Data Scientists Love Jobs, Dislike What They Do Most: Clean Data
Paradoxically, data scientists love their jobs overall but dislike what they do most: cleaning and organizing data.
That's one of the main takeaways from a new report by CrowdFlower Inc. on what has been called the "sexiest job of the 21st century."
"Organizations that start prioritizing ways to help data scientists clean their data are going to find a data team with more time to work on more important -- and more fulfilling -- tasks," said CrowdFlower's Justin Tenuto in a blog post this week announcing the new "2016 Data Science Report" (available as a free PDF upon providing registration information).
The report was compiled early this year from surveys, interviews and in-house analytics of CrowdFlower's own platform, which, conveniently, provides a contributor network to help organizations, "collect, clean and label data."
In its survey, CrowdFlower found almost the same percentage of respondents reported they spent most of their time cleaning data (60 percent) as those who reported that task to be the least enjoyable part of their job (57 percent). The next least enjoyable task was collecting data sets, a distant second place at 21 percent. That task was also reported as the second-most time-consuming part of the job (19 percent). As you can see below, responses to the two questions basically mirror each other -- yet most data scientists are quite happy in their positions.
Another key takeaway from developers thinking about getting in on this lucrative profession: the future of data science is machine learning (ML).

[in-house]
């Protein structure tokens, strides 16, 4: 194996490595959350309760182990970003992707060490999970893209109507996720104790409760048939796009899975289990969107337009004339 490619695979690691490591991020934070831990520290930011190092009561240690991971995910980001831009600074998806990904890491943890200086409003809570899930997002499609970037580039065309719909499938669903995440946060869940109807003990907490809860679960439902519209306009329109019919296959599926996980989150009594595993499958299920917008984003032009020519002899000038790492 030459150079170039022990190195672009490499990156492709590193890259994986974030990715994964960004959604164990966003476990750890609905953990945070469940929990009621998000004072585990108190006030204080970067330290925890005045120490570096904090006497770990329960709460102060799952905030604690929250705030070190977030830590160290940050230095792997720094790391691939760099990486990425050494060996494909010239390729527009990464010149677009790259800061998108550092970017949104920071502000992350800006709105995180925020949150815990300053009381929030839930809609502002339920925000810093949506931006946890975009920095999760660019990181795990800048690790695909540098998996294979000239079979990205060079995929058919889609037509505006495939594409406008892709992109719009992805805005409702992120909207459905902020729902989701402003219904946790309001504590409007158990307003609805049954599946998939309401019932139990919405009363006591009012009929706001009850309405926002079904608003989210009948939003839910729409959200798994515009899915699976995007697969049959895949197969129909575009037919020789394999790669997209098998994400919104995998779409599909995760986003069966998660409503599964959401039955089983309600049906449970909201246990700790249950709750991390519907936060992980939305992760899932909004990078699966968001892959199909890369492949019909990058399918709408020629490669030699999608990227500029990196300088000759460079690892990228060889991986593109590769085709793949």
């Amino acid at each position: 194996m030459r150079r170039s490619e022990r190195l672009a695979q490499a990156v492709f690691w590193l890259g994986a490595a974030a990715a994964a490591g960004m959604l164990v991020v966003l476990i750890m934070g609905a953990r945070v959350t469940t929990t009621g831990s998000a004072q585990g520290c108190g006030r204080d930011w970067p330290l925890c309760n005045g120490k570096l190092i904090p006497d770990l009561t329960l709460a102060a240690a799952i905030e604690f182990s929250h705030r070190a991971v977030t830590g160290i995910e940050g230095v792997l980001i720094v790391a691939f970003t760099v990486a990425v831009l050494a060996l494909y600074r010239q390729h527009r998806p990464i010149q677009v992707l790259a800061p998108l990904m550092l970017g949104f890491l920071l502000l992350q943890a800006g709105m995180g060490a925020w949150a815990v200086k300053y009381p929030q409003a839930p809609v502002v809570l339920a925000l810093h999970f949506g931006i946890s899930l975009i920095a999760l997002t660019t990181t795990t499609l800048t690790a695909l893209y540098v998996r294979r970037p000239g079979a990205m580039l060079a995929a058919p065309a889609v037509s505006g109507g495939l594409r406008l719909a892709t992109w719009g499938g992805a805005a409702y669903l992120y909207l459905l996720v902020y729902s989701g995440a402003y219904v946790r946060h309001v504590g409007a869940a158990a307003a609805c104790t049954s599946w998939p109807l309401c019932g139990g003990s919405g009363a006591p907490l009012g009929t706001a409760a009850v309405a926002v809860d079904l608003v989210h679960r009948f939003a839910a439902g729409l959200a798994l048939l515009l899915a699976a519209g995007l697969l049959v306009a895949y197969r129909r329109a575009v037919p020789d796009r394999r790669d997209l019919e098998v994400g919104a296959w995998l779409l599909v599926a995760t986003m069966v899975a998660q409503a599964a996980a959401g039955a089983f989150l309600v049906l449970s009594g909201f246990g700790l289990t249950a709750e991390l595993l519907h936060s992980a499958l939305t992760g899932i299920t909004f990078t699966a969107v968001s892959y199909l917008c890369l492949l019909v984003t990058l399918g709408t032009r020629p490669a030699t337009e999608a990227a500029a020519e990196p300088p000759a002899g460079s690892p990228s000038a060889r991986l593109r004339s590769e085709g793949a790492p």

"What's next, to put it simply, is machine learning," the report states. "ML has already been adopted in some way, shape, or form, by most of the world's biggest companies, and with big players in the tech space like Google, Microsoft, Amazon, IBM, and Facebook open-sourcing their machine learning tools, the momentum is there for massive advancements."
Indeed, Google just this week made big waves at its NEXT conference by announcing a cloud-based service to take ML development mainstream, one of many such efforts launched by other companies, such as Hewlett Packard Enterprise.
"Over half our respondents noted machine learning had significant importance for their companies and their departments, while only one in ten marked that it wasn't very important at all," the report said. "We expect that 10 percent to shrink even further next year."
Other findings of the report include:
- 83 percent of respondents said there weren't enough data scientists to go around, up from last year's number of 79 percent.
- More than 80 percent of data scientists are really happy at work. On a scale of 1 to 5, 47 percent marked a 4 and 35 percent marked a 5.
- When asked if they had access to the tools needed to do their job, the largest plurality, 46 percent, said they agree. 21 percent strongly agree, 19 percent were neutral, 13 percent disagreed, and only 1 percent strongly disagreed.
The report also included data on the top in-demand skills in data science, which was culled from examining LinkedIn job postings and which was released earlier this year by CrowdFlower.
The new report expounds on that information, listing the number of jobs the skills are mentioned in and the percentage of jobs with that skill:
"As more and more organizations adopt data as a key driver of decision making, the importance of streamlined, well-oiled data science teams is going to remain paramount," the report concluded. "But the current status quo probably isn't sustainable. On the one hand, we see a shortage of data scientists while on the other, they're spending too much time cleaning and munging data. This is time that could be much better served doing predictive analysis and building out machine learning practices.
"That's not to say that cleaning and labeling data isn't important, of course," the report continued. "Analysis on bad data is a garbage-in, garbage-out sort of scenario. Rather, organizations that want to get the most of their data should aim to fix the problems their teams have now. They should talk to them and find out exactly what takes up their time. By mitigating the effort their teams spend doing janitorial data work, they'll be able to empower their teams to do the valuable tasks that data scientists actually enjoy doing."
David Ramel is the editor of Visual Studio Magazine.